Planning Commission Greenlights Senior Living Facility

Real estate developer Jason Lewis remembers how hard it was to find suitable senior housing for his grandmother in Beverly Hills. That experience is the inspiration behind Margaux Beverly Hills, a 55-unit assisted living facility at 244-256 N. Clark Drive that on April 11 was unanimously approved by the Planning Commission with conditions.  

“Clearly, the need for more senior housing is great and growing,” Lewis said. “Based on these facts and the experience of our family and many others our mission is simple. We want to promote healthy aging, social engagement and overall wellness for Beverly Hills seniors in an idyllic setting.”  

With units ranging in size from 634-square-foot studios to 1,075-square-foot two bedrooms, the facility also features high-end amenities including a wellness suite with physical therapy and massage rooms, and a rooftop lounge with landscaped terraces, a theater room and wine storage. Residents will also have access to meal service, housekeeping and transportation within a 3-mile radius, and staff will conduct 24/7 care and wellness monitoring.  

Operated by Solera Senior Living – which operates similar residences from Nevada to Maryland – the facility promises “best-in-class … resident engagement, clinical excellence, visitor management and infection prevention, employee safety and medication management,” Lewis said.    

While many commenters approved of the project, noting the shortage of available senior housing in Beverly Hills and the positive reputation of the Lewis family, some neighbors worried that the project would harm their quality of life. 

Pamela Fogel, a landlord whose family has owned property at 238 N. Clark Drive for decades, claimed she has already lost tenants “because of all the signage” that went up and worried that delivery drivers and construction vehicles will stall traffic and infringe on parking spaces typically used by tenants.  

One of Fogel’s neighbors, Cedars-Sinai cardiologist Dr. David Kattan, said that while he appreciates the need for more senior housing, he also worried the plans provide insufficient parking and wanted more information about where transportation services would pick up and drop off residents.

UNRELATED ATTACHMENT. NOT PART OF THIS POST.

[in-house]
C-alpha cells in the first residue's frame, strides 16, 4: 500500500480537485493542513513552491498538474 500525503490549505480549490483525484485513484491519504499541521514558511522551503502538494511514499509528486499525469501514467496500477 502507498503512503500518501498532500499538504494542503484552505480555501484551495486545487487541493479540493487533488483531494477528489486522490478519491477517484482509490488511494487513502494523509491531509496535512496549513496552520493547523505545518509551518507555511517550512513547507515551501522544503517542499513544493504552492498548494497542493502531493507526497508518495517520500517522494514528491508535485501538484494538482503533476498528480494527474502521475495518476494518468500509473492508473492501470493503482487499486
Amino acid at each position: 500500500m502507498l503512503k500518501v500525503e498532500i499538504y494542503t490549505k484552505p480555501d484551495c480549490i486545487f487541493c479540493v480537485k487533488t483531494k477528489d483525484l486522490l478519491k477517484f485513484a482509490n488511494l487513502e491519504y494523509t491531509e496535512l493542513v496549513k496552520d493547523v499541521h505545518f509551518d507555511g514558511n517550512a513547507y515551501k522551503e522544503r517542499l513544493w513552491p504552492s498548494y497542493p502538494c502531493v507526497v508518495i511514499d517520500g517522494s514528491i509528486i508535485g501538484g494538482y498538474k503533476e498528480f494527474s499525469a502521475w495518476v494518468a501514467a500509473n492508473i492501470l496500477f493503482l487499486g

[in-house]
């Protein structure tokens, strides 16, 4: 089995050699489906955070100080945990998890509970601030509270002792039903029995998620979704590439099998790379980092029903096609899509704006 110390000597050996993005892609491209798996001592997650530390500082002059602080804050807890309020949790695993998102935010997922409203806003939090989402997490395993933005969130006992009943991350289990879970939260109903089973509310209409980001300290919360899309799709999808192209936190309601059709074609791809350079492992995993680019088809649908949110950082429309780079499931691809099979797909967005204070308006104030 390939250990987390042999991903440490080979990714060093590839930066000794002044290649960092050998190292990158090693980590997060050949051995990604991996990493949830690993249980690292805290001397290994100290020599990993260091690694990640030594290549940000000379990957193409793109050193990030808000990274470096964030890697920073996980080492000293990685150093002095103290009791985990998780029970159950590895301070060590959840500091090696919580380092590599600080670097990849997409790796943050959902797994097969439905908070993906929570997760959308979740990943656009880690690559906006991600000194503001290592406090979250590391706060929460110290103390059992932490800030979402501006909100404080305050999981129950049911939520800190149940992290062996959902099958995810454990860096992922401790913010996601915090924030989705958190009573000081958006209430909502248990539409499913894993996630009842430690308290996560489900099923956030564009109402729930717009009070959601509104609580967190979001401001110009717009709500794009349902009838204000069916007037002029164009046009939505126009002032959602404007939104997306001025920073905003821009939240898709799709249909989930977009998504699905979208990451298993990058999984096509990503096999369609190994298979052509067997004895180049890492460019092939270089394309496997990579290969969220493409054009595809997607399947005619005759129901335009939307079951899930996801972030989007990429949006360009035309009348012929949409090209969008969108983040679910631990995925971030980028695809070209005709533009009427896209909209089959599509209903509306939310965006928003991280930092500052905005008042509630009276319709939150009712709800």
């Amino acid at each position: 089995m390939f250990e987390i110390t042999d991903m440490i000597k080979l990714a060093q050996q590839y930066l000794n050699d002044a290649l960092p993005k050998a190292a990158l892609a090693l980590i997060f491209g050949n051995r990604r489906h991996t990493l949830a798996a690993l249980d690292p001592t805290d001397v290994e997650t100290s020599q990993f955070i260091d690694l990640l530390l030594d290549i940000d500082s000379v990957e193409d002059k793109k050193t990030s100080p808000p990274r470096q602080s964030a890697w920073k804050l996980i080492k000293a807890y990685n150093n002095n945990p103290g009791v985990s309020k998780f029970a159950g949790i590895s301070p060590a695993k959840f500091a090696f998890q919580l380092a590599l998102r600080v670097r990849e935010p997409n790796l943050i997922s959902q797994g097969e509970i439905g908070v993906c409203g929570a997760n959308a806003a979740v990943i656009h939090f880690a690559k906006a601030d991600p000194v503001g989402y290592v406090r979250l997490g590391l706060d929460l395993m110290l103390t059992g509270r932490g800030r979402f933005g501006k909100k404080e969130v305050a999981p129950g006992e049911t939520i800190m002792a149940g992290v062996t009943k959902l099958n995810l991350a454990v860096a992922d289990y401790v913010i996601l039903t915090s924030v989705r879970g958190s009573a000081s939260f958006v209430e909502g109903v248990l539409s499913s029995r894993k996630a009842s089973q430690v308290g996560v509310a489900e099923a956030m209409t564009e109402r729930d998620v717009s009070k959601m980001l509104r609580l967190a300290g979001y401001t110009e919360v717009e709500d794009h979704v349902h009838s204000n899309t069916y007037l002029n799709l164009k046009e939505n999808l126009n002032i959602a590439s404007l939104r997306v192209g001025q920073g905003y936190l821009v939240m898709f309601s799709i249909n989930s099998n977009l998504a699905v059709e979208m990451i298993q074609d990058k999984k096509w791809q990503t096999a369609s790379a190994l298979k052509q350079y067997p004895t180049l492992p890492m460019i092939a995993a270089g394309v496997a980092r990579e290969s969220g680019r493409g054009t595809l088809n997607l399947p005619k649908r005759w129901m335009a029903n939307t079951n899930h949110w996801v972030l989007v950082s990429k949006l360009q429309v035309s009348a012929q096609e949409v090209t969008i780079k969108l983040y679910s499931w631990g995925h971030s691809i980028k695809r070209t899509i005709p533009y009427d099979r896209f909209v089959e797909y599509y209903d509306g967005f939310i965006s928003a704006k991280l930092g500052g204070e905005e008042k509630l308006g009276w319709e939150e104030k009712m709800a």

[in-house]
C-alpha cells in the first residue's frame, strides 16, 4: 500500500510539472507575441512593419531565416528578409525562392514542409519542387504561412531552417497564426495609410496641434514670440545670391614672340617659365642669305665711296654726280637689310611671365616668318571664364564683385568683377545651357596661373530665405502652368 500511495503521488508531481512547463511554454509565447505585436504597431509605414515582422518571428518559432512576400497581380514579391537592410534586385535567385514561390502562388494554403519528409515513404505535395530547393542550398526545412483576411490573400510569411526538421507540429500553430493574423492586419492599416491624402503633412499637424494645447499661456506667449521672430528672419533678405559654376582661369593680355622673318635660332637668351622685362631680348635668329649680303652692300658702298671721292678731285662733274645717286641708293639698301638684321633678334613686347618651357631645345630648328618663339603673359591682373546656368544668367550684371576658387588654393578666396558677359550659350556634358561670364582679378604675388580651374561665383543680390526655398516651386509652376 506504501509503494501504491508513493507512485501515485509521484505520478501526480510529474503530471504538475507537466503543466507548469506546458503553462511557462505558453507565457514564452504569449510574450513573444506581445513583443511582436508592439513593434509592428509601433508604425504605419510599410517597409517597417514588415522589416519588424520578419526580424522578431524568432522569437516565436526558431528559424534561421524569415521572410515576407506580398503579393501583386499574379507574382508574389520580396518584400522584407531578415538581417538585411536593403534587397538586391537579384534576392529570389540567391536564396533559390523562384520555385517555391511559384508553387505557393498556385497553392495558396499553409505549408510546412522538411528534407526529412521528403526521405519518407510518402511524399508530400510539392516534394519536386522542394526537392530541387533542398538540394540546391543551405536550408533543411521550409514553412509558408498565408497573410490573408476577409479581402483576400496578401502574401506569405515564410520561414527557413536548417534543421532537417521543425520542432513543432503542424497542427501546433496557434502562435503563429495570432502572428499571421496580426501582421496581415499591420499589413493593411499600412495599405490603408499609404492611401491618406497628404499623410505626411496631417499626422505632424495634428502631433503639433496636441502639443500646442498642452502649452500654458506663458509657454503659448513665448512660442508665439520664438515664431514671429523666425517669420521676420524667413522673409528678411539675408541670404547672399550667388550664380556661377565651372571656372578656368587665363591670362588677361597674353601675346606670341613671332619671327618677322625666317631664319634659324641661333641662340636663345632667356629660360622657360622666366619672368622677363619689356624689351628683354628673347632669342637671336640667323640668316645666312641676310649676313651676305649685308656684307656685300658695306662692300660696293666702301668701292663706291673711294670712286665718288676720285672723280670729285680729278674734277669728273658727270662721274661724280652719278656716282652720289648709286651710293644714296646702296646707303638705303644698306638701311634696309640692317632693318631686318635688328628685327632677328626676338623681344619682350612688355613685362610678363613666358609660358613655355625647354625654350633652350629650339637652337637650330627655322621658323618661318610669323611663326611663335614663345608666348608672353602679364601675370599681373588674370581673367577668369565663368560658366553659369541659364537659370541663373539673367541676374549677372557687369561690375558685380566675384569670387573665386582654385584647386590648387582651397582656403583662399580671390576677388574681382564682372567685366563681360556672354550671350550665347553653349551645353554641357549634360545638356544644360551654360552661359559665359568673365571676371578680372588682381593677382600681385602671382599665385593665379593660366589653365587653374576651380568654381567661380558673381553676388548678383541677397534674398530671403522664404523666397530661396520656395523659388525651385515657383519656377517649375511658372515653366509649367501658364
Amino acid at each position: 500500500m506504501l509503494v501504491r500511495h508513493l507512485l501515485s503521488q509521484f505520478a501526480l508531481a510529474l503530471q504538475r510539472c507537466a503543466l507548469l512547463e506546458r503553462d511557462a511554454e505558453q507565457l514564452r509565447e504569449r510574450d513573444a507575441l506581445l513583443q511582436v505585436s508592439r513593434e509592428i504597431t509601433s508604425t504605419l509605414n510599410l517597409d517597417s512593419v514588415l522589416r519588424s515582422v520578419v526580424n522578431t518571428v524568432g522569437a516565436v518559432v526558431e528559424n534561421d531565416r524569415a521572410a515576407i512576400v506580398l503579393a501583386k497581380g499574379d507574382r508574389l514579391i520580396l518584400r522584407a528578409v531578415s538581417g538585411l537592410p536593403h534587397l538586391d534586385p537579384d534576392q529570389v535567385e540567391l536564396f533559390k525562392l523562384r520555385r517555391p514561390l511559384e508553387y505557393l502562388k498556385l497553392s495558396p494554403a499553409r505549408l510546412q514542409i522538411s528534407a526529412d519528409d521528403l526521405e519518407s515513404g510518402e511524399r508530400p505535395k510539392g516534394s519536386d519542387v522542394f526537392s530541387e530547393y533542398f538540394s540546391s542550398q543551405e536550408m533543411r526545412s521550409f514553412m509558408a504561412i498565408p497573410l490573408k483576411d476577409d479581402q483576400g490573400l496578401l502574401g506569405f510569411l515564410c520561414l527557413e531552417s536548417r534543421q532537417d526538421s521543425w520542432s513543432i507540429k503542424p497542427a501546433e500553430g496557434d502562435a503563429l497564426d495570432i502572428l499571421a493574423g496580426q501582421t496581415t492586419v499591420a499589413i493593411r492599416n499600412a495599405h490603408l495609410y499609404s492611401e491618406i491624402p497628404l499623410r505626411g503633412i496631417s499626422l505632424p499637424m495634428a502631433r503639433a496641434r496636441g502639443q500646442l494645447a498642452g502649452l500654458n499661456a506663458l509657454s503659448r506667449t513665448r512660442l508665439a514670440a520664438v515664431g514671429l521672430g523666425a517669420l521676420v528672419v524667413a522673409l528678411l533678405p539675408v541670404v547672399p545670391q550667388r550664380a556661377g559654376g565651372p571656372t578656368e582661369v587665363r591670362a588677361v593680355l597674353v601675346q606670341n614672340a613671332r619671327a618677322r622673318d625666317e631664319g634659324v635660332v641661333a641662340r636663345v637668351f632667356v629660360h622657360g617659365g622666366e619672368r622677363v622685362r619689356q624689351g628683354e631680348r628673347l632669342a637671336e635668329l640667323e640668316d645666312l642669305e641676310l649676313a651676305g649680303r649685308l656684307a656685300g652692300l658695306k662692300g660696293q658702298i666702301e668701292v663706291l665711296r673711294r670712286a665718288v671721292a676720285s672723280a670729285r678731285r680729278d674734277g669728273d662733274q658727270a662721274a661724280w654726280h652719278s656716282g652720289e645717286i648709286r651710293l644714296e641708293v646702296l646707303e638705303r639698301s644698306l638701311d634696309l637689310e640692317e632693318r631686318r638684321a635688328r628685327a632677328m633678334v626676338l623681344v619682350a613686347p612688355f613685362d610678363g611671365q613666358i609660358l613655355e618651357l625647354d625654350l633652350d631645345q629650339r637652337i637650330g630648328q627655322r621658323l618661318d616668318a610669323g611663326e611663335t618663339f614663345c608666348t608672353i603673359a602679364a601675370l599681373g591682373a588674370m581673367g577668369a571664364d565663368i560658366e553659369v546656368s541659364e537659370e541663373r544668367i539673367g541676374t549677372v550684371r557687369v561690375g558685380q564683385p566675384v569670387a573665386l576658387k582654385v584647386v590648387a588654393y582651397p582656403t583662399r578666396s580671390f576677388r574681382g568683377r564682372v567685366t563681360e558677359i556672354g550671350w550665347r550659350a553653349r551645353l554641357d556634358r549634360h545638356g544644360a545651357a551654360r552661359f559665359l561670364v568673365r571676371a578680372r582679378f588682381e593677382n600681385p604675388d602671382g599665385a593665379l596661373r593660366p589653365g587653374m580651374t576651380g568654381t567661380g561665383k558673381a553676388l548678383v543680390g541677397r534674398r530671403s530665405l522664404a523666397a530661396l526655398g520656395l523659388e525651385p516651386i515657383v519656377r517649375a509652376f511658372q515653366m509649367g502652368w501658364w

Parking and traffic issues were a central theme of the commissioner’s questions, and after extensive questions and deliberations, several of the commissioners said they would need more information at a later hearing before giving their approval.

Commissioner Jeff Wolfe said he wanted more information about parking impacts, how many cars are typically associated with such facilities, and how staff will ensure that deliveries do not block traffic.

Commissioner Myra Demeter also was not initially swayed. Although “there is a place in Beverly Hills for this project,” she felt that without offering “full care” it serves only a small segment of the elderly population. She said the project would be more appealing if it had a few floors dedicated to memory care and if “there was a cut out to allow for short-term deliveries.” 

After a brief recess, Spencer B. Kallick said the developers would add space on the property for delivery vehicles to park in without causing traffic and would add a condition that the city retains the authority to require Solera to provide off-site parking. 

Wolfe also said he wanted to include a condition that the developers submit a detailed “operational plan” reflecting the discussions, and the commission then voted unanimously to approve the project with the new conditions.   

The project had several entitlements, including a development plan review and a conditional use permit.

“We are in this for the long haul,” Kallick said. “This is not just about [Lewis’s] family, but his family knowing what Beverly Hills is about, and what is important to this community.”  

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